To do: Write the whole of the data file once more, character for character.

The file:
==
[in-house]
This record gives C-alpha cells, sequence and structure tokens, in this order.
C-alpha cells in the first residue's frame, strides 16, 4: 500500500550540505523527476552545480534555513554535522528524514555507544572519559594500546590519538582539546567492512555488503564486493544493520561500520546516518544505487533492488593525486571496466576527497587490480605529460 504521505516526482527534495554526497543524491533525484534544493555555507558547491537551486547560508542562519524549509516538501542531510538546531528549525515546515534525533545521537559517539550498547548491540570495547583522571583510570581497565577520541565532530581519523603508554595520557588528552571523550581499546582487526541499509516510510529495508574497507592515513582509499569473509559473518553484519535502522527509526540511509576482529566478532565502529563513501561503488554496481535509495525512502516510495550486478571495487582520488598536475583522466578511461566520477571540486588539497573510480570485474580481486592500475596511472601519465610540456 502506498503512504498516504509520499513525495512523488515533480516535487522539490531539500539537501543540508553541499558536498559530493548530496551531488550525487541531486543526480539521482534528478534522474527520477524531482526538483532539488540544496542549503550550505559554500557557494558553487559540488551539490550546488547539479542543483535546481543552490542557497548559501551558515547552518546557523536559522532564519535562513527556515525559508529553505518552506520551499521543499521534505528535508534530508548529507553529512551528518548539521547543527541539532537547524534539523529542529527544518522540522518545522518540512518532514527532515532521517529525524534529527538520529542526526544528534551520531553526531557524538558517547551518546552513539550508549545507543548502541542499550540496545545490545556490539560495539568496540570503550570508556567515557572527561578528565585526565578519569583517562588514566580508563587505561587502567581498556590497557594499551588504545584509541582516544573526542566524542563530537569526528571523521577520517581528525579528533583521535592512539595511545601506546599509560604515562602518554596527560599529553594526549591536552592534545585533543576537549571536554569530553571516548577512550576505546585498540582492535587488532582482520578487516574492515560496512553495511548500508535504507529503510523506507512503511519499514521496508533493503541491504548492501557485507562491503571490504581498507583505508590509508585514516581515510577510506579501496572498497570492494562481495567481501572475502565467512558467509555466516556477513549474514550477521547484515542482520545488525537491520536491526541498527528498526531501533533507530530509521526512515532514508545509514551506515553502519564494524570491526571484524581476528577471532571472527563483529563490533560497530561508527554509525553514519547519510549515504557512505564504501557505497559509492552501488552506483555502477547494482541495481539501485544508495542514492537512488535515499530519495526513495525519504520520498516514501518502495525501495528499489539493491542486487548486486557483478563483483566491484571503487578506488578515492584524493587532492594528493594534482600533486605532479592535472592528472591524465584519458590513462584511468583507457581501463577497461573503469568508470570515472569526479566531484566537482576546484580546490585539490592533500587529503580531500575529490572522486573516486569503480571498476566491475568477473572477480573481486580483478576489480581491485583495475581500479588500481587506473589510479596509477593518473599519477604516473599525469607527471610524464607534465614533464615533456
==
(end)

[in-house]
This record gives C-alpha cells, sequence and structure tokens, in this order.
C-alpha cells in the first residue's frame, strides 16, 4: 500500500550540505523527476552545480534555513554535522528524514555507544572519559594500546590519538582539546567492512555488503564486493544493520561500520546516518544505487533492488593525486571496466576527497587490480605529460 504521505516526482527534495554526497543524491533525484534544493555555507558547491537551486547560508542562519524549509516538501542531510538546531528549525515546515534525533545521537559517539550498547548491540570495547583522571583510570581497565577520541565532530581519523603508554595520557588528552571523550581499546582487526541499509516510510529495508574497507592515513582509499569473509559473518553484519535502522527509526540511509576482529566478532565502529563513501561503488554496481535509495525512502516510495550486478571495487582520488598536475583522466578511461566520477571540486588539497573510480570485474580481486592500475596511472601519465610540456 502506498503512504498516504509520499513525495512523488515533480516535487522539490531539500539537501543540508553541499558536498559530493548530496551531488550525487541531486543526480539521482534528478534522474527520477524531482526538483532539488540544496542549503550550505559554500557557494558553487559540488551539490550546488547539479542543483535546481543552490542557497548559501551558515547552518546557523536559522532564519535562513527556515525559508529553505518552506520551499521543499521534505528535508534530508548529507553529512551528518548539521547543527541539532537547524534539523529542529527544518522540522518545522518540512518532514527532515532521517529525524534529527538520529542526526544528534551520531553526531557524538558517547551518546552513539550508549545507543548502541542499550540496545545490545556490539560495539568496540570503550570508556567515557572527561578528565585526565578519569583517562588514566580508563587505561587502567581498556590497557594499551588504545584509541582516544573526542566524542563530537569526528571523521577520517581528525579528533583521535592512539595511545601506546599509560604515562602518554596527560599529553594526549591536552592534545585533543576537549571536554569530553571516548577512550576505546585498540582492535587488532582482520578487516574492515560496512553495511548500508535504507529503510523506507512503511519499514521496508533493503541491504548492501557485507562491503571490504581498507583505508590509508585514516581515510577510506579501496572498497570492494562481495567481501572475502565467512558467509555466516556477513549474514550477521547484515542482520545488525537491520536491526541498527528498526531501533533507530530509521526512515532514508545509514551506515553502519564494524570491526571484524581476528577471532571472527563483529563490533560497530561508527554509525553514519547519510549515504557512505564504501557505497559509492552501488552506483555502477547494482541495481539501485544508495542514492537512488535515499530519495526513495525519504520520498516514501518502495525501495528499489539493491542486487548486486557483478563483483566491484571503487578506488578515492584524493587532492594528493594534482600533486605532479592535472592528472591524465584519458590513462584511468583507457581501463577497461573503469568508470570515472569526479566531484566537482576546484580546490585539490592533500587529503580531500575529490572522486573516486569503480571498476566491475568477473572477480573481486580483478576489480581491485583495475581500479588500481587506473589510479596509477593518473599519477604516473599525469607527471610524464607534465614533464615533456